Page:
Action Properties

Action Properties

In the last chapter I said that all invariants are safety properties, but not all safety properties are invariants. Outside invariants, the biggest class of safety properties are “action properties”, which are restrictions on how the system is allowed to change.

Let’s play a bit more with the threads spec:

---- MODULE threads ----
EXTENDS TLC, Integers
CONSTANT NULL

NumThreads == 2
Threads == 1..NumThreads

(* --algorithm threads

variables 
  counter = 0;
  lock = NULL;

define
end define;  

process thread \in Threads
variables tmp = 0;
begin
  GetLock:
    await lock = NULL;
    lock := self;

  GetCounter:
    tmp := counter;

  IncCounter:
    counter := tmp + 1;
  
  ReleaseLock:
    lock := NULL; 
end process;
end algorithm; *)
====
19 states / 17 distinct spec

Here are a couple of restrictions on the way the spec should be allowed to change:

  • counter should only increase.

  • If a thread holds the lock, it cannot go to another thread without being unlocked first.

Here’s how we write the first as an action property:

   lock = NULL;
 
 define
+  CounterOnlyIncreases ==
+    [][counter' >= counter]_counter
 end define;  
 
 process thread \in Threads

Wait, what?

Don’t worry, I’ll explain this syntax in the next section. For now, let’s confirm that this actually breaks. First make a change where counter decreases:

     tmp := counter;
 
   IncCounter:
-    counter := tmp + 1;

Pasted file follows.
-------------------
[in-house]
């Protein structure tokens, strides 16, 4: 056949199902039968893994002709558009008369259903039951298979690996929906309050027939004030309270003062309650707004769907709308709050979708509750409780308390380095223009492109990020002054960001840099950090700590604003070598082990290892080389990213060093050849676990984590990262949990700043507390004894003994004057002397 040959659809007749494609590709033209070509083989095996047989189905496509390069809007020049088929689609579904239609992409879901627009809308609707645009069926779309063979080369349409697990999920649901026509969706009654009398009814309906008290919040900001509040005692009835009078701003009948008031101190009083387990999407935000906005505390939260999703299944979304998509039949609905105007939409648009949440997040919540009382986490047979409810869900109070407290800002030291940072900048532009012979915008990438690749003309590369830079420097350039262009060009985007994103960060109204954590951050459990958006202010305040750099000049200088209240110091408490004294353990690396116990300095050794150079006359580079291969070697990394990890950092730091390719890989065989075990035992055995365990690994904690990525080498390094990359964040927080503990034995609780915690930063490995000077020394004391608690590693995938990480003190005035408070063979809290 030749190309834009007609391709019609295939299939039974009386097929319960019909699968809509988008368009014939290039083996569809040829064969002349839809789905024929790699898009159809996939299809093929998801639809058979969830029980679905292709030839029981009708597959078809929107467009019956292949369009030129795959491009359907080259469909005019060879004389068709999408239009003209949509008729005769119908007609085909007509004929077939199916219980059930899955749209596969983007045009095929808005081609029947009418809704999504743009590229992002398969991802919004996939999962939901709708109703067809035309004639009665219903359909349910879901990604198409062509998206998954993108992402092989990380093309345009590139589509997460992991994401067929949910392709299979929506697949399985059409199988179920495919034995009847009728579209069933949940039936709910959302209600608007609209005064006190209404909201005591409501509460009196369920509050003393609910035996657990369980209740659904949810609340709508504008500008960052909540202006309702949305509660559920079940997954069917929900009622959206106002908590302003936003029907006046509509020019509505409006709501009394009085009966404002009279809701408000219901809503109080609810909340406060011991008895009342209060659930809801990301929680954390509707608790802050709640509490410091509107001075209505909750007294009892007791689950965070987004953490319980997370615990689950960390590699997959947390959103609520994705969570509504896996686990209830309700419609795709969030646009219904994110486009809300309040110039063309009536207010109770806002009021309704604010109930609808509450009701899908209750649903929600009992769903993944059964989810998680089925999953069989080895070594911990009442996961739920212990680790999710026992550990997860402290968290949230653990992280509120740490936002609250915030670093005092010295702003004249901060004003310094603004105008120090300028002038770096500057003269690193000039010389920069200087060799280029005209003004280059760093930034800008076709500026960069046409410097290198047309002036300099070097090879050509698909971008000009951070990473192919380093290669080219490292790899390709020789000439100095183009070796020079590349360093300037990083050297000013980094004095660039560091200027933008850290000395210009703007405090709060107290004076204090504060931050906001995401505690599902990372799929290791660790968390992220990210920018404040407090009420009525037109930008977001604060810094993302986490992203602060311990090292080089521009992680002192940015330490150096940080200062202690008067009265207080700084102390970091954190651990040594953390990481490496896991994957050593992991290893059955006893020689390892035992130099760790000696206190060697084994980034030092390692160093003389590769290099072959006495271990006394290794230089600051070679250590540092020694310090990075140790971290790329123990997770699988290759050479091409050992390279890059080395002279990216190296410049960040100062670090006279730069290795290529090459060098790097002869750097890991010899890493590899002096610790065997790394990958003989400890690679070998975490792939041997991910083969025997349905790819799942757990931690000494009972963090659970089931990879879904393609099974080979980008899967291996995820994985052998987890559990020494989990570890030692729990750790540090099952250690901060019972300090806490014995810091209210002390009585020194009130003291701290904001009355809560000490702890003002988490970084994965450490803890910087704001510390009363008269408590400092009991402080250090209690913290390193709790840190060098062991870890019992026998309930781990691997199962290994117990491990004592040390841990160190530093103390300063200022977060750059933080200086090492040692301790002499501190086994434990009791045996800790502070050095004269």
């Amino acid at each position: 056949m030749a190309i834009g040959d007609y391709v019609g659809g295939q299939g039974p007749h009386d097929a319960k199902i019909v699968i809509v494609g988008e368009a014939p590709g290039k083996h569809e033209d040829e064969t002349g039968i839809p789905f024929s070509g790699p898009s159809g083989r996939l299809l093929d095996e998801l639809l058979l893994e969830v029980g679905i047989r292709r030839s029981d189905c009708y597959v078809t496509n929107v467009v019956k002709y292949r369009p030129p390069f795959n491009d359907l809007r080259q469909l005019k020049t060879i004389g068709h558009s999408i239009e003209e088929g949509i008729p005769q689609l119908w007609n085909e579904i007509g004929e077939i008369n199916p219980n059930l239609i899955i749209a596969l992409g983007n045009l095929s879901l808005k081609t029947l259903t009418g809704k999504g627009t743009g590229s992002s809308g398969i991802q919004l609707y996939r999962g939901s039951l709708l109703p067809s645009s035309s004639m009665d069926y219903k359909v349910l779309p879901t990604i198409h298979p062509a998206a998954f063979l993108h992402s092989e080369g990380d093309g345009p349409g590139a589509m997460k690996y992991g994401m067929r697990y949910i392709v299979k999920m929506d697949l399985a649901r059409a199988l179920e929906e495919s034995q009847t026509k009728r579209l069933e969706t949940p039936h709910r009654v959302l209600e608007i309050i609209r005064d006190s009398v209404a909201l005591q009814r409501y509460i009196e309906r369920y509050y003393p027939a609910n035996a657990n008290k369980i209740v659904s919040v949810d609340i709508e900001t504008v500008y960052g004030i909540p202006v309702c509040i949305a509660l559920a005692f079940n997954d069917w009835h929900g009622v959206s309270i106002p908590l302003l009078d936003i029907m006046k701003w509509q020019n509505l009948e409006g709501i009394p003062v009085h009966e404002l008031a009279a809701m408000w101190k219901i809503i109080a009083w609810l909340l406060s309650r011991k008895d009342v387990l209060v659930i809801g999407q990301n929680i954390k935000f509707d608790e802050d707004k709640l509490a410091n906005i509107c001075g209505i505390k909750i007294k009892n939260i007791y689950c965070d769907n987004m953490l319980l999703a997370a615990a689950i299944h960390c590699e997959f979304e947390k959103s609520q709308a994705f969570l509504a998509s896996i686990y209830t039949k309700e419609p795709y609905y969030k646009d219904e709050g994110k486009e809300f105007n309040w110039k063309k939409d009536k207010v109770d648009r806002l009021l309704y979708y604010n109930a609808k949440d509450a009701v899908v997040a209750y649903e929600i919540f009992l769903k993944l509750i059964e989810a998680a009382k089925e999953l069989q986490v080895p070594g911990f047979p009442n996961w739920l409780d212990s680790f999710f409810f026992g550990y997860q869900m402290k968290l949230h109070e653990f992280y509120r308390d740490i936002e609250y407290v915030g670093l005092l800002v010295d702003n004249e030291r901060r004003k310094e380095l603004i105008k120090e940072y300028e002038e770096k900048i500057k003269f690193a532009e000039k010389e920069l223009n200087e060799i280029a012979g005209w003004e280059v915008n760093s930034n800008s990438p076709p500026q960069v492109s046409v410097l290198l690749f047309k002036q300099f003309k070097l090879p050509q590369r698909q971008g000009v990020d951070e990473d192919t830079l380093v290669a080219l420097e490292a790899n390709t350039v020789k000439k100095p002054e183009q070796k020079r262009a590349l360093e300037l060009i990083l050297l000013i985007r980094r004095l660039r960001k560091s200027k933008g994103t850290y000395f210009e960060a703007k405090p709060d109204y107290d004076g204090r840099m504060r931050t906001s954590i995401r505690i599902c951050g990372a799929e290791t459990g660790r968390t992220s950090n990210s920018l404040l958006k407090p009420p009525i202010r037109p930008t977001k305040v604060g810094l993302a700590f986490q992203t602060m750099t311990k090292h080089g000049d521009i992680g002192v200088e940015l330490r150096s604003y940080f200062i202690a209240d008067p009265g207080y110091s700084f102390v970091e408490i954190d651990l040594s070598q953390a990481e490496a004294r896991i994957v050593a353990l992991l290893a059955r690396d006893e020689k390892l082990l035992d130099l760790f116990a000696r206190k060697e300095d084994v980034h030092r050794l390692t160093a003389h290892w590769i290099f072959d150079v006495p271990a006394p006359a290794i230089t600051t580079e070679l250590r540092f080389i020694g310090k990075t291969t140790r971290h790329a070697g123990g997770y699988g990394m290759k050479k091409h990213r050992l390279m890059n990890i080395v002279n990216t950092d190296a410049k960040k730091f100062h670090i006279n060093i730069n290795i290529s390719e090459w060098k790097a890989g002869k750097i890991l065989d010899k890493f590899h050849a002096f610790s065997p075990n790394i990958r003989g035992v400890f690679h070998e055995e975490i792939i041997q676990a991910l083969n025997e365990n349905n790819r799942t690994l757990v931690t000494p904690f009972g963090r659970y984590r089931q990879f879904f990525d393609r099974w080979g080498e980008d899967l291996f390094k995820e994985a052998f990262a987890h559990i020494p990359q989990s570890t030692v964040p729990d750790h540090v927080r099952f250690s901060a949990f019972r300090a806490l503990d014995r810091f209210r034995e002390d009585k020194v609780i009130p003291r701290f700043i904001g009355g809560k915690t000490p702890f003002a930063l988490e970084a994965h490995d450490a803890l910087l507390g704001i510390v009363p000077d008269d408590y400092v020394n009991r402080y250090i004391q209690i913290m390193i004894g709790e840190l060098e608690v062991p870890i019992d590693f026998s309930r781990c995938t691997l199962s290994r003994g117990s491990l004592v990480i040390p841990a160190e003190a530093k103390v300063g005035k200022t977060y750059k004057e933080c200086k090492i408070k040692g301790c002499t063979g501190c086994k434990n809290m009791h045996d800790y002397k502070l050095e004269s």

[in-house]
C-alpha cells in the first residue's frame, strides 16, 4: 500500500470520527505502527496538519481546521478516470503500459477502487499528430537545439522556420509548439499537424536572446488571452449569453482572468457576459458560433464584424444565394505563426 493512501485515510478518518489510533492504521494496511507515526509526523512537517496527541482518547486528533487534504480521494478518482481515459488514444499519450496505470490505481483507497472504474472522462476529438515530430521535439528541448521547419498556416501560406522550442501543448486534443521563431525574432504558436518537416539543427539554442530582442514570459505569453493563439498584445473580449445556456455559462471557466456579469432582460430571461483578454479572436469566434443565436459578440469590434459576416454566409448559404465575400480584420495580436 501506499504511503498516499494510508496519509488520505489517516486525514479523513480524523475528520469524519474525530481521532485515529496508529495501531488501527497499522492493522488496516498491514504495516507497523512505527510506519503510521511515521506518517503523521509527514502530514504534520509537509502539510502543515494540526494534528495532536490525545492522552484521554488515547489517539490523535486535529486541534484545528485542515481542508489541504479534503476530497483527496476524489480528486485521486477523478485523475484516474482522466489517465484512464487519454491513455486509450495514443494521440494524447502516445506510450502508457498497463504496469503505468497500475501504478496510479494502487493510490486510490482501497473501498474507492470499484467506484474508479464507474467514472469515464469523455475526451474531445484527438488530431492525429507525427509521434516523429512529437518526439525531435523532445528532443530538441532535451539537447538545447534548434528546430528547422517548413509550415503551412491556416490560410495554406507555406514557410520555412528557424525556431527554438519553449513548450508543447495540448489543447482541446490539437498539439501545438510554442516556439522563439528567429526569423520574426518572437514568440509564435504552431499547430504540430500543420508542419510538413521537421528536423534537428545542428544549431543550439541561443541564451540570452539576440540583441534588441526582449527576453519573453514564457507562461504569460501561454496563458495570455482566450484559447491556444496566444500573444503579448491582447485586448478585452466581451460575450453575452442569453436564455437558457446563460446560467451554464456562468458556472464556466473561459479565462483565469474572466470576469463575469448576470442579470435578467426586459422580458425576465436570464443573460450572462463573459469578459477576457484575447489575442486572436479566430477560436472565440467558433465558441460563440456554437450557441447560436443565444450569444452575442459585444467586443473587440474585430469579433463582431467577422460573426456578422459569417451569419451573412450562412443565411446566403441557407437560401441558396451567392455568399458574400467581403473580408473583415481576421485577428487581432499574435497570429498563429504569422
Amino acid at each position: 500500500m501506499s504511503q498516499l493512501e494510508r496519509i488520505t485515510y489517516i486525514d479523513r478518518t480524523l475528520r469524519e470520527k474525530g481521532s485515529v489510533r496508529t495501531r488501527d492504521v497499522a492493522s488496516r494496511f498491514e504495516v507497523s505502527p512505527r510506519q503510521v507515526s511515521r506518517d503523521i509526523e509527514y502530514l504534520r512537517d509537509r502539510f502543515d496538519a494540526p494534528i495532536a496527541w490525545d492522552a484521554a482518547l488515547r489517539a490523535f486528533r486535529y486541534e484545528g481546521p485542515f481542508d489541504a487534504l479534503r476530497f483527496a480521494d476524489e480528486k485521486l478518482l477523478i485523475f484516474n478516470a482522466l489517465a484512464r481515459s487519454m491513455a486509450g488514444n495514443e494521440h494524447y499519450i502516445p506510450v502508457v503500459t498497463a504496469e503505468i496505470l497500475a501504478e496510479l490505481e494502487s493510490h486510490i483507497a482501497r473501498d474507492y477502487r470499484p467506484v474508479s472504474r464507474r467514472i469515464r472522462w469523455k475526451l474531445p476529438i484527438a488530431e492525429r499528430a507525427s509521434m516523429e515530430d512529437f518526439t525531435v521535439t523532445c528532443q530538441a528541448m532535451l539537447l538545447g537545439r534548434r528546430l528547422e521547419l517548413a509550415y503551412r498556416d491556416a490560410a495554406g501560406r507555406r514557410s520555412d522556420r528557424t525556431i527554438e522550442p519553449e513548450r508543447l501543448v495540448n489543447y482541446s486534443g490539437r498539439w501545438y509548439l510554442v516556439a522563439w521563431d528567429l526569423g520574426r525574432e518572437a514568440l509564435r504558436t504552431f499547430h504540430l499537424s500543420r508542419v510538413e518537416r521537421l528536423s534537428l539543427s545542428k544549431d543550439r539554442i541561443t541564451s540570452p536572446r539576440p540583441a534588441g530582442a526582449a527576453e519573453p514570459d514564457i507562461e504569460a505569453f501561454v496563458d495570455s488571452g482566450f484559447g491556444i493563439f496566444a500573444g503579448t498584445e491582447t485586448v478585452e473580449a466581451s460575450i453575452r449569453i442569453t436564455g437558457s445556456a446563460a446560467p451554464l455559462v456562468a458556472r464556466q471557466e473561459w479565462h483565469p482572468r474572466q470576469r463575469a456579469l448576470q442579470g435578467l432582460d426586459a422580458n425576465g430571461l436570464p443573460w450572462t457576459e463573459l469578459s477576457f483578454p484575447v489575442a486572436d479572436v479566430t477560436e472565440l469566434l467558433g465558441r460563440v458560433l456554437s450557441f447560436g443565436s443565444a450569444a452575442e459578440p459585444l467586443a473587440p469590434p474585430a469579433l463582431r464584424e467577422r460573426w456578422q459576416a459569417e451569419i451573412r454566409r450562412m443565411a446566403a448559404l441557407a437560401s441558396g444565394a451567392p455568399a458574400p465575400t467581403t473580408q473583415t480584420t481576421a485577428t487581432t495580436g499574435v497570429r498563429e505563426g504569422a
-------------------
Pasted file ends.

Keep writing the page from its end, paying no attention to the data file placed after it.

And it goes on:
+    counter := tmp + IF tmp = 0 THEN 1 ELSE -1;
   
   ReleaseLock:
     lock := NULL; 
(fails) spec

Now run this with PROPERTY CounterOnlyIncreases (not as an invariant). If set up right, you should see this error:

\* some initial states
State 7:
  /\ counter = 1
  /\ lock = 1
  /\ pc = <<"IncCounter", "Done">>
  /\ tmp = <<1, 0>>

State 8:
  /\ counter = 0
  /\ lock = 1
  /\ pc = <<"ReleaseLock", "Done">>
  /\ tmp = <<1, 0>>

This doesn’t fail because we have a state where the counter is 0. That’s a totally valid state for the spec, and is in fact the starting state! It fails because counter changes from 1 to 0. It’s the fact counter decreases that’s an error.

digraph G {
label="val: counter";
0 -> 1 -> 2;
1 -> 0[color=tomato];
}

None of these states are illegal, but the transition from counter=1 to counter=2 is.

Understanding the Syntax

On one hand, cool trick. On the other, we now have to figure out what [][counter' >= counter]_counter is supposed to mean.


It’s finally time to talk about the “actions” in “Temporal Logic of Actions”.

So remember how way back I said that strings must use double quotes? That’s because single quotes have a special role in TLA+. In any given step, x' is the value of x at the end of the step and the value x starts as in the next step. [](x' >= x), then, is “it is always true that the next value of x is larger than x”.

Tip

you can use primed operators in the trace explorer. It’ll show you the value of the expression in the next step.

But that’s not (yet) a valid TLA+ property. Consider the slightly different property [](x' = x + 1): “x always increases by exactly one”. What happens if we insert a stutter step? Then x doesn’t change at all, which means that the property is false. But by the definition of TLA+, we can always insert a stutter step anywhere. So this property is trivially false. The more interesting property we actually wanted to check was [](x' # x => x' + 1). Alternatively, we can write this as x' > x \/ UNCHANGED x.

As yet more syntactic sugar, we can write [](x' = x + 1 \/ UNCHANGED x) as [][x' = x + 1]_x. This is called a box action formula. Box action formulas have a special role in TLA+, as we’ll see in the next chapter. TLC can only check action properties that are box action formulas.

Tip

The underscory bit means that we could have written the property as [][counter' > counter]_counter. Expanding all the steps: